Another song originally penned for an American soul legend is also given full throttle. Otis Redding died before he was able to record To Love Somebody in 1967 and the Bee Gees ended up singing it themselves. Here, it’s transformed into a rasping blues belter by Gibb and Jay Buchanan, of the Californian rock band Rival Sons.

At the other extreme, bluegrass and country star Alison Krauss teams up with Barry on a sublime Too Much Heaven, her angelic soprano flowing like honey over a ballad that sounds as if it’s being sung by a falsetto soul act from the 1970s. Dolly Parton, too, shows wonderful restraint on a simple Words.

Elsewhere, Sheryl Crow sings with real feeling on How Can You Mend A Broken Heart, and Jay Buchanan returns — this time with Miranda Lambert — for Jive Talkin’, one of two tracks originally on the Saturday Night Fever soundtrack. Here, it’s slowed down slightly and given a summery, honky-tonk feel.

Miranda Lambert performs on the album for Jive Talkin’, a song with a summery, honky-tonk feel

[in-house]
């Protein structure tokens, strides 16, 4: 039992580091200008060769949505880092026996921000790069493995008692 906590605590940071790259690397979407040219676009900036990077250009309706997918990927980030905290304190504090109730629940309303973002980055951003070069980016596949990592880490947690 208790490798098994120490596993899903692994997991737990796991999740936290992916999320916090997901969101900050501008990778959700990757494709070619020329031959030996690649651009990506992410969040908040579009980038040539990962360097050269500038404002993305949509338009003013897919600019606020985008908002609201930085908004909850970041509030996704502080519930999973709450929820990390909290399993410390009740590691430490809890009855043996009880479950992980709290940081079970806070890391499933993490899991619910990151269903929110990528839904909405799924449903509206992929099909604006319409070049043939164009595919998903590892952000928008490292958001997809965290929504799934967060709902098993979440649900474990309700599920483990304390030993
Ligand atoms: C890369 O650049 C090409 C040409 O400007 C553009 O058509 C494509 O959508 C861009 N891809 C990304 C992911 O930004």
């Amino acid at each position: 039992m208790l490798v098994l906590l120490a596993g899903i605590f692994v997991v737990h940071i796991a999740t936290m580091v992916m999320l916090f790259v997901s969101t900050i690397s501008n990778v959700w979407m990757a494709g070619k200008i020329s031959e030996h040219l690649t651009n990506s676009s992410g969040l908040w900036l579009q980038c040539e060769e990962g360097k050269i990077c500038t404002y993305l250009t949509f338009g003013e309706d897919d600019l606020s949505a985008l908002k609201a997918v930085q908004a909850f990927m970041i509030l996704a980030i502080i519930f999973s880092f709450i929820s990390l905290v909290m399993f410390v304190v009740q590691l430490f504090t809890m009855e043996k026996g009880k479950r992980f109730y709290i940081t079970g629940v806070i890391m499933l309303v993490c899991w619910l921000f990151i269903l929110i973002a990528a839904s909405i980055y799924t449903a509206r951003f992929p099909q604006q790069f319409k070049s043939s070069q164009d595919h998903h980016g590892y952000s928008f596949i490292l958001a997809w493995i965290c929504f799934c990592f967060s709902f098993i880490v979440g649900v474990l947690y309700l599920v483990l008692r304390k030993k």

Familiarity dominates, but there is room for some less celebrated gems. Jason Isbell duets on Words Of A Fool, originally a Barry Gibb solo track, and Olivia Newton-John contributes on the unheralded Rest Your Love On Me. Americana duo Gillian Welch and David Rawlings also appear, adding old-time bluegrass hues on Butterfly.

The most ambitious inclusion is that of 1970’s Lonely Days, a baroque pop number littered with tempo changes that was the Bee Gees’ attempt to compete with the medley on side two of The Beatles’ Abbey Road. Male-female quartet Little Big Town do a decent job with some tricky harmonies but the track interrupts the album’s flow. Still, Greenfields signals a great start to the pop year, not least because it arrives at a point when our spirits certainly need lifting. And, with the likes of Night Fever and More Than A Woman absent, there is plenty of scope for the second volume hinted at in the album title. You Should Be Line Dancing, perhaps?



Verdict: Father’s touching tribute 

Steve Earle’s latest album J.T. is a tribute to his son Justin Townes Earle, a singer-songwriter who died in August 2020 after an accidental drug overdose. Out digitally last Monday on what would have been Justin’s 39th birthday, it’s as much a celebration as a farewell. ‘It was the only way I knew to say goodbye,’ says Steve.